BIOLOGY, PATHOGENESIS AND CLINICAL PRESENTATIONS OF KLEBSIELLA PNEUMONIAE INFECTION

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Klebsiella pneumoniae is a Gram-negative, encapsulated, lactose-fermenting, non-motile, facultative rod in the genus Klebsiella and family Enterobacteriaceae. In addition to ‘O’ and ‘H’ antigens, K. pneumoniae also possess the ‘K’ antigens (that consists mainly of polysaccharides). K antigens are capsular antigens found mostly amongst members of the Enterobacteriaceae family; and in the case of K. pneumoniae, the K antigens are usually external to the somatic and flagellar antigens (i.e., O and H antigens respectively) of the pathogen. K. pneumoniae is a less common pathogen of the intestinal tract of humans and animals than E. coli. K. pneumoniae is notorious in causing bloodstream infections and severe pneumonia in humans. However, Klebsiella species are most commonly found in the soil and water, and some are nitrogen (N2)-fixing bacteria. K. pneumoniae is a well-studied N2-fixing bacterium that is free-living and exists as a chemoorganotroph in the soil.

Unlike other N2-fixers that go into association with other higher organisms such as plants before they can use N2 as their sole source of nitrogen, K. pneumoniae is a free-living nitrogen-fixing bacterium and does not need to go into association with any other organism to carryout N2-fixation. This is because K. pneumoniae and other free-living N2-fixers contain the enzyme nitrogenase. Nitrogenase reduces N2 to ammonia. Nitrosomonas and Rhizobium species are typical examples of bacteria that form symbiotic association with certain types of plants (e.g., legumes) before they can carry out the process of N2-fixation in the ecosystem. Pseudomonas, Azotobacter, Azomonas, Bacillus, Acetobacter, Alcaligenes and Cyanobacteria are some examples of the bacteria genus that contain other free-living N2-fixing bacteria. Generally, K. pneumoniae is mostly implicated as the main causative agent of nosocomial- and community-acquired pneumonia, as well as some UTIs in human population.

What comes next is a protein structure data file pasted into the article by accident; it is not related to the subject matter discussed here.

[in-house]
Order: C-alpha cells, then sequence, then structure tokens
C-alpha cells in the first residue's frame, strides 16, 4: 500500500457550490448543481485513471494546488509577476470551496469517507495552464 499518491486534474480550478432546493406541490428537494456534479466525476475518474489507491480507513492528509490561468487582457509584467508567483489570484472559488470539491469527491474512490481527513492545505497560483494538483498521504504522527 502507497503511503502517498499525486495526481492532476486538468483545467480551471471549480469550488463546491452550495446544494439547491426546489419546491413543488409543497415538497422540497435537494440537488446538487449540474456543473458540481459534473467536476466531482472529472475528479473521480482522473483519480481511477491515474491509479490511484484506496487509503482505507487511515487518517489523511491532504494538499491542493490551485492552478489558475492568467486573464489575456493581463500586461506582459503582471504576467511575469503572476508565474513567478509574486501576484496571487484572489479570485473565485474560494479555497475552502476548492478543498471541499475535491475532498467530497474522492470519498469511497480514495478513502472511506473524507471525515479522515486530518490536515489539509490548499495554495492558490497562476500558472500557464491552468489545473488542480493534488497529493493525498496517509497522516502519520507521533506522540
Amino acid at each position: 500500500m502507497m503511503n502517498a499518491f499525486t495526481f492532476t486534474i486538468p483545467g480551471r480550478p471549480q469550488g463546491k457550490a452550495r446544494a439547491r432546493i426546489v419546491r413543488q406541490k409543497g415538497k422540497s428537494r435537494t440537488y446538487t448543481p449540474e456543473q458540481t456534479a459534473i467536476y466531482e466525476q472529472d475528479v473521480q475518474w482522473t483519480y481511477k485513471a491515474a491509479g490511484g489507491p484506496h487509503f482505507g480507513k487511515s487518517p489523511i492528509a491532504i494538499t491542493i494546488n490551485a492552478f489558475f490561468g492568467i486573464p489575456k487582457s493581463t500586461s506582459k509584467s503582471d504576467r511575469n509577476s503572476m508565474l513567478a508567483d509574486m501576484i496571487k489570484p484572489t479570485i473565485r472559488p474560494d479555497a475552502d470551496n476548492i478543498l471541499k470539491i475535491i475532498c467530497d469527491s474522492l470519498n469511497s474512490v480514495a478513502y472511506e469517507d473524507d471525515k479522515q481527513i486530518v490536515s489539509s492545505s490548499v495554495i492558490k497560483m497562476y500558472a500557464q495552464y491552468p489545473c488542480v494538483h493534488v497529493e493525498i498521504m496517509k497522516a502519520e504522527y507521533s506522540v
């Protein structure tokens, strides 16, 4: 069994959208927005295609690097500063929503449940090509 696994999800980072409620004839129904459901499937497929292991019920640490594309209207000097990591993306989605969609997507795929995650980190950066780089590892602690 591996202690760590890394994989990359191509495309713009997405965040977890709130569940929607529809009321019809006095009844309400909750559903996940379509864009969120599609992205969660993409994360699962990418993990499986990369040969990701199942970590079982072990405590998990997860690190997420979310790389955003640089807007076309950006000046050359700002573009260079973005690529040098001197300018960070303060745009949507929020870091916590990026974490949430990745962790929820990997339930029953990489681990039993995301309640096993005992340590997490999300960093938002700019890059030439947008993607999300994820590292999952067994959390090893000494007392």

PATHOGENESIS OF KLEBSIELLA PNEUMONIAE INFECTION

K. pneumoniae like P. aeruginosa causes opportunistic infections in humans. Persons with history of type I diabetes (i.e., diabetes mellitus), alcoholism, respiratory infections and malnutrition are most often affected. The elderly and individuals with weakened immunity are also prone to K. pneumoniae infections. The human colon and respiratory tract are the main reservoir of K. pneumoniae in the body. Some healthy people harbour K. pneumoniae in their respiratory tract and may be prone to a pneumonia anytime their immunity becomes compromised or is weakened. The pathogenesis of K. pneumoniae is enhanced by its large polysaccharide capsules and its ability to produce toxins and other extracellular factors as is typical to members of the Enterobacteriaceae family.